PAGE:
Two bears kept in barren cages at the  Onesti Zoo in Romania.

Wildlife in Traditional Medicine – Why Changing Consumer Behavior is Critical



While thousands of animals are still suffering needlessly for the sake of traditional medicine, our research shows that the majority of consumers are willing to change their habits and switch to plant-based alternatives. We’re helping accelerate this change with a new online tool.

Traditional medicine is global 

When we think of traditional medicine (TM), we often have China and other Asian countries in mind. However, TM products and practices are also used in Africa, Latin America, Middle East, Europe, and right here in the United States. In short, the whole world uses some form of TM.  

Based on our research, 23% of the general population in the United States, United Kingdom, Australia, New Zealand, South Africa, Canada, and Brazil have used TM products at some point in their lives. While the majority of TM products are plant-based, 35% of TM users we surveyed said they have used TM that contains animal parts1.  

It’s not just purchasing TM products containing wildlife derivates that supports an industry that causes suffering for wild animals. Tourists who visit Africa may also be contributing to the wildlife TM trade, as many of the animals used in these experiences will go on to be killed for their bones which are exported for TM. By enabling the monetization of young lions before they're sold for their bones, tourists are making this cruel supply chain even more profitable.

A consumer revolution  

In China, the proportion of TM ingredients derived from animals is very small, around 12%, while herbal medicine accounts for around 87% of all products. While this percentage seems minor, the impact on animals is massive. It involves millions of wild animals including bears, tigers, lions and more being farmed at an industrial scale or poached from the wild for their parts and derivatives. 

The animals caught up in this industry are suffering to an almost unimaginable degree. Big cats in farming facilities are torn away from their mothers soon after birth and forced to live in cramped, unhygienic cages. They are often inbred, starved and diseased, and live short lives of complete misery until they are killed for their bones. Bears too are forced to live out their lives in tiny cages, but theirs is a long life of suffering, as bear bile is slowly and painfully extracted from them over a lifetime. And that’s just part of the industry. 

Thankfully, due to higher awareness of animal welfare issues that surround wildlife farming, consumers in Vietnam and China are moving towards plant-based alternatives. Both countries are hotspots for wildlife use in TM. 

Based on our research, 68% of consumers of big cats products (e.g. tiger and lion bones) and 72% non-consumers in Vietnam are willing to buy plant-based substitutes if the price is cheaper2. In China, more than 50% are open to using plant-based substitutes3.  

Many consumers are aware of cruelty and conservation issues surrounding the bear bile trade. Based on our survey, there’s a willingness to shift to plant-based alternatives if consumers knew of them and were convinced that they are just as effective.  

Meanwhile, a joint team of researchers from the University of Oxford, in collaboration with World Animal Protection, has shown that the impacts of some traditional medicines on animals could be combatted by offering herbal substitutes to regular consumers. When offered herbal substitutes for animal-based medicines, regular consumers were the most enthusiastic group: 89% said they would buy them.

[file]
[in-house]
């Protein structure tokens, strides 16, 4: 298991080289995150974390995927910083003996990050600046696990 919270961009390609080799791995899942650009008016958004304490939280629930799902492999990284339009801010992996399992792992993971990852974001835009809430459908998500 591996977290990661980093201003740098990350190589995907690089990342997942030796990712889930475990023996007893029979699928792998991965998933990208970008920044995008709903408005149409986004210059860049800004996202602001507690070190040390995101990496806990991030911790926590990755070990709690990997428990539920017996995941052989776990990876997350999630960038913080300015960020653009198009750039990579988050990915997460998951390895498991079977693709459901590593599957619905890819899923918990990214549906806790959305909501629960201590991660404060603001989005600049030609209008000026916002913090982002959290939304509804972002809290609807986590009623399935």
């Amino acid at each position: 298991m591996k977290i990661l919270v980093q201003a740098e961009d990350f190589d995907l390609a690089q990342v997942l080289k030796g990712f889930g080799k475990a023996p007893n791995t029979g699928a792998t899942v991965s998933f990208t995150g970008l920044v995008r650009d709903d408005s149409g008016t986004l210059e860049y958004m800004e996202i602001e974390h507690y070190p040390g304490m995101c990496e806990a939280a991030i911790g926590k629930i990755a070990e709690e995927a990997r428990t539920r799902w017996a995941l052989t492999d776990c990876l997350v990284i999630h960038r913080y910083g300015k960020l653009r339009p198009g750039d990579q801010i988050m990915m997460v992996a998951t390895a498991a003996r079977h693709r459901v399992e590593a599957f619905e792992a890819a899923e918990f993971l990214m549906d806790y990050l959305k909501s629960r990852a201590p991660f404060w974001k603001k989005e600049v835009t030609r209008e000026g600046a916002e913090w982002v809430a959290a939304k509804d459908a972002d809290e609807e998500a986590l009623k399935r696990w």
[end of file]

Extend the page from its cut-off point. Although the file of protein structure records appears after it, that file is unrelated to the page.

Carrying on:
Information is the key to change 

This data shows that people are willing to shift to plant-based alternatives if they have enough information, and the key to getting them this information is through their TM doctors. TM doctors have a huge influence on what consumers choose to buy, so we must increase the level of awareness among them and provide access to information on plant-based alternatives. Our team in China has already made great progress in convincing TM doctors to promote plant-based alternatives. Based on our research, 85.2% of TM practitioners say they will minimize or refrain from prescribing medicines with wild animal derivatives, while 54.3% of them will consider prescribing alternatives with similar or better efficacy. 

We are also at the forefront of changing consumer demand providing an online platform on plant-based alternatives to wildlife used in TM. This platform aims to help millions of consumers, and TM doctors avoid wild animal ingredients without having to abandon culturally-sensitive practices. Based on expert TM research, the platform enables consumers and practitioners to easily identify non-animal alternatives to common wildlife ingredients that are still used in TM today.   

Ending the global wildlife trade to protect our health 

As COVID-19 continues to cause damage across the globe, consumers are becoming more aware than ever of the dangers of exploiting wild animals, including for use in TM.  Shifting to plant-based alternatives is not only good for animals, but it is also good for human health and the planet.  

If you support this monumental global change for good, add your name to our petition to the G20 to end the cruel and dangerous global wildlife trade forever.

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1Wildlife not medicine audience research in 2019, an online survey with 3,029 respondents in 7 countries with 340 Chinese/Japanese Diaspora respondents

2Survey on Vietnamese Public Attitudes toward the Consumption of Big-cat Products in Vietnam​ in 2018 (705 respondents) 

3Study of the Chinese Public's Attitude to the Consumption of Big Cat Products in​ 2019 (1231 respondents)

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